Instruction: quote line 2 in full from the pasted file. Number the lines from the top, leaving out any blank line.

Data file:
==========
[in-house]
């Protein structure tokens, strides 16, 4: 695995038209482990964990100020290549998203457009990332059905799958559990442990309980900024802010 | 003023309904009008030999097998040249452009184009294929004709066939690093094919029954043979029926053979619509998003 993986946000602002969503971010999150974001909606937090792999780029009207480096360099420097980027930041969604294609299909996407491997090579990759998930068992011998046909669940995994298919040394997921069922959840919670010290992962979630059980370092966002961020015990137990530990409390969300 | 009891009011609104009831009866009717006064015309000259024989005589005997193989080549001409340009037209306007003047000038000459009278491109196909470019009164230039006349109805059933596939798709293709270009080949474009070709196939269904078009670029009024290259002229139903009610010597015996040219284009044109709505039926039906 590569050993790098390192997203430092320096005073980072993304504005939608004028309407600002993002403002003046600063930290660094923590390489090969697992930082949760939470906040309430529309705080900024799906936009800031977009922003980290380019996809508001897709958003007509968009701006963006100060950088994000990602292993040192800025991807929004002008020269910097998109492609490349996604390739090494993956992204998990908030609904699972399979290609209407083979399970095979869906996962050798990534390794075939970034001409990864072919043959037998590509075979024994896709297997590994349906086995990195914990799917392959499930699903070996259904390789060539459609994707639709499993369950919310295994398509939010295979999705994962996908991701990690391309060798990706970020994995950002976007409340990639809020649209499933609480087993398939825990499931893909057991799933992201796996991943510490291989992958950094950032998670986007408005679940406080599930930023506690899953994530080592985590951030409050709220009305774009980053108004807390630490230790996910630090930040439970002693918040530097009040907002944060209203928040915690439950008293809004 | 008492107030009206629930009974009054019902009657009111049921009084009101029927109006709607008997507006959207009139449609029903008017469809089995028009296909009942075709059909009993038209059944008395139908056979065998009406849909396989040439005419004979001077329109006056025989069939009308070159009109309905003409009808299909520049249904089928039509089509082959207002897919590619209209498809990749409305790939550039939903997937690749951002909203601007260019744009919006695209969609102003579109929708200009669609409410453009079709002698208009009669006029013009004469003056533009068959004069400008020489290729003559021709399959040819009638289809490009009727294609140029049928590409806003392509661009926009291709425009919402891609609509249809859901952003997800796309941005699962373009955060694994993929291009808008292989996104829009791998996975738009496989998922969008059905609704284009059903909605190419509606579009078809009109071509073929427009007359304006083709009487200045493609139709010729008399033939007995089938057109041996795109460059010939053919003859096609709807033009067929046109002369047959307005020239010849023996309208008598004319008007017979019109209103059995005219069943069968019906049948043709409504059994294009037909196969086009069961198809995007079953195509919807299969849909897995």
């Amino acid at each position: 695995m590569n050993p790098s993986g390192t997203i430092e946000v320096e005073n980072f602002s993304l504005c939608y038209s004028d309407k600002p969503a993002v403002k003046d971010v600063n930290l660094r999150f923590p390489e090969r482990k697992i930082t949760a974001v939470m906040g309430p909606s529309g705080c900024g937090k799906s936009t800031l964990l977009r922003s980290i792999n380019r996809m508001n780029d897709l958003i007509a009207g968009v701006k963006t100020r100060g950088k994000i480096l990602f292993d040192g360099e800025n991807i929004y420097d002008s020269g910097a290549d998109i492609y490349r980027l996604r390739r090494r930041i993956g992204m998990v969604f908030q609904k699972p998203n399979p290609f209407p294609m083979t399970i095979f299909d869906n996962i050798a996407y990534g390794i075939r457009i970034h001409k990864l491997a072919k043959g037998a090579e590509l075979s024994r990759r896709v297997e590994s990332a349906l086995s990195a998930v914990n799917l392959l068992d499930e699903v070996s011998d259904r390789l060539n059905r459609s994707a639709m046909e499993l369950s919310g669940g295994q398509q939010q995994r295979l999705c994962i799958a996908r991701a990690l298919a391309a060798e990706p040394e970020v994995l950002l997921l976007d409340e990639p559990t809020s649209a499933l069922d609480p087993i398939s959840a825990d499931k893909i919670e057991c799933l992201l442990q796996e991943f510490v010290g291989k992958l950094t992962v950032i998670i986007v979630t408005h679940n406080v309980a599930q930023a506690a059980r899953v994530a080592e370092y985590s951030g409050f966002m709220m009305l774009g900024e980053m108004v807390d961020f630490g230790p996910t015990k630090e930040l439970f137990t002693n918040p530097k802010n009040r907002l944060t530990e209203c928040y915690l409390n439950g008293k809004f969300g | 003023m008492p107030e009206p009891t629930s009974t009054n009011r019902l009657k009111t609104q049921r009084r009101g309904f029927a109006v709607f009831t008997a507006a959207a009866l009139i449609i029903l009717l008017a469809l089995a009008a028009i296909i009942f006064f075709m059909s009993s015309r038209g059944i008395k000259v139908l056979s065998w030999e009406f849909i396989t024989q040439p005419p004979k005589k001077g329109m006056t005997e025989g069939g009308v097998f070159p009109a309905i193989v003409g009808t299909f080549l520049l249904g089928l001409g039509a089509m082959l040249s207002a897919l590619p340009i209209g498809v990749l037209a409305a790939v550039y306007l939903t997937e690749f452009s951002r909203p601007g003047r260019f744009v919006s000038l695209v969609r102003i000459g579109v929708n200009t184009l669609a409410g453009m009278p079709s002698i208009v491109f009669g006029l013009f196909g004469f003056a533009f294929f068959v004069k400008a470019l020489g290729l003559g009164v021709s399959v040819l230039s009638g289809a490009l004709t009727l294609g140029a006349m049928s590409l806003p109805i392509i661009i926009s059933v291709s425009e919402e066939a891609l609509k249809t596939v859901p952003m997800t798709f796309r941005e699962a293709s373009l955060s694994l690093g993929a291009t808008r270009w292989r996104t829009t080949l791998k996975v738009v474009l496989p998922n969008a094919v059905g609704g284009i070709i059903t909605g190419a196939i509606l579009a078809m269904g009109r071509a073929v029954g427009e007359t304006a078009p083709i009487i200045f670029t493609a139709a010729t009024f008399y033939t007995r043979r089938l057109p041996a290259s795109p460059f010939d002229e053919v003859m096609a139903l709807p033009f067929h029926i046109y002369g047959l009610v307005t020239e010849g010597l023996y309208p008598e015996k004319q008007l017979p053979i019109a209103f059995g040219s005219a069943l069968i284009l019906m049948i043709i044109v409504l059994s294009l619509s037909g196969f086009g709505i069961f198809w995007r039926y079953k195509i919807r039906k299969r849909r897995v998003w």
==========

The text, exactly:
């Protein structure tokens, strides 16, 4: 695995038209482990964990100020290549998203457009990332059905799958559990442990309980900024802010 | 003023309904009008030999097998040249452009184009294929004709066939690093094919029954043979029926053979619509998003 993986946000602002969503971010999150974001909606937090792999780029009207480096360099420097980027930041969604294609299909996407491997090579990759998930068992011998046909669940995994298919040394997921069922959840919670010290992962979630059980370092966002961020015990137990530990409390969300 | 009891009011609104009831009866009717006064015309000259024989005589005997193989080549001409340009037209306007003047000038000459009278491109196909470019009164230039006349109805059933596939798709293709270009080949474009070709196939269904078009670029009024290259002229139903009610010597015996040219284009044109709505039926039906 590569050993790098390192997203430092320096005073980072993304504005939608004028309407600002993002403002003046600063930290660094923590390489090969697992930082949760939470906040309430529309705080900024799906936009800031977009922003980290380019996809508001897709958003007509968009701006963006100060950088994000990602292993040192800025991807929004002008020269910097998109492609490349996604390739090494993956992204998990908030609904699972399979290609209407083979399970095979869906996962050798990534390794075939970034001409990864072919043959037998590509075979024994896709297997590994349906086995990195914990799917392959499930699903070996259904390789060539459609994707639709499993369950919310295994398509939010295979999705994962996908991701990690391309060798990706970020994995950002976007409340990639809020649209499933609480087993398939825990499931893909057991799933992201796996991943510490291989992958950094950032998670986007408005679940406080599930930023506690899953994530080592985590951030409050709220009305774009980053108004807390630490230790996910630090930040439970002693918040530097009040907002944060209203928040915690439950008293809004 | 008492107030009206629930009974009054019902009657009111049921009084009101029927109006709607008997507006959207009139449609029903008017469809089995028009296909009942075709059909009993038209059944008395139908056979065998009406849909396989040439005419004979001077329109006056025989069939009308070159009109309905003409009808299909520049249904089928039509089509082959207002897919590619209209498809990749409305790939550039939903997937690749951002909203601007260019744009919006695209969609102003579109929708200009669609409410453009079709002698208009009669006029013009004469003056533009068959004069400008020489290729003559021709399959040819009638289809490009009727294609140029049928590409806003392509661009926009291709425009919402891609609509249809859901952003997800796309941005699962373009955060694994993929291009808008292989996104829009791998996975738009496989998922969008059905609704284009059903909605190419509606579009078809009109071509073929427009007359304006083709009487200045493609139709010729008399033939007995089938057109041996795109460059010939053919003859096609709807033009067929046109002369047959307005020239010849023996309208008598004319008007017979019109209103059995005219069943069968019906049948043709409504059994294009037909196969086009069961198809995007079953195509919807299969849909897995």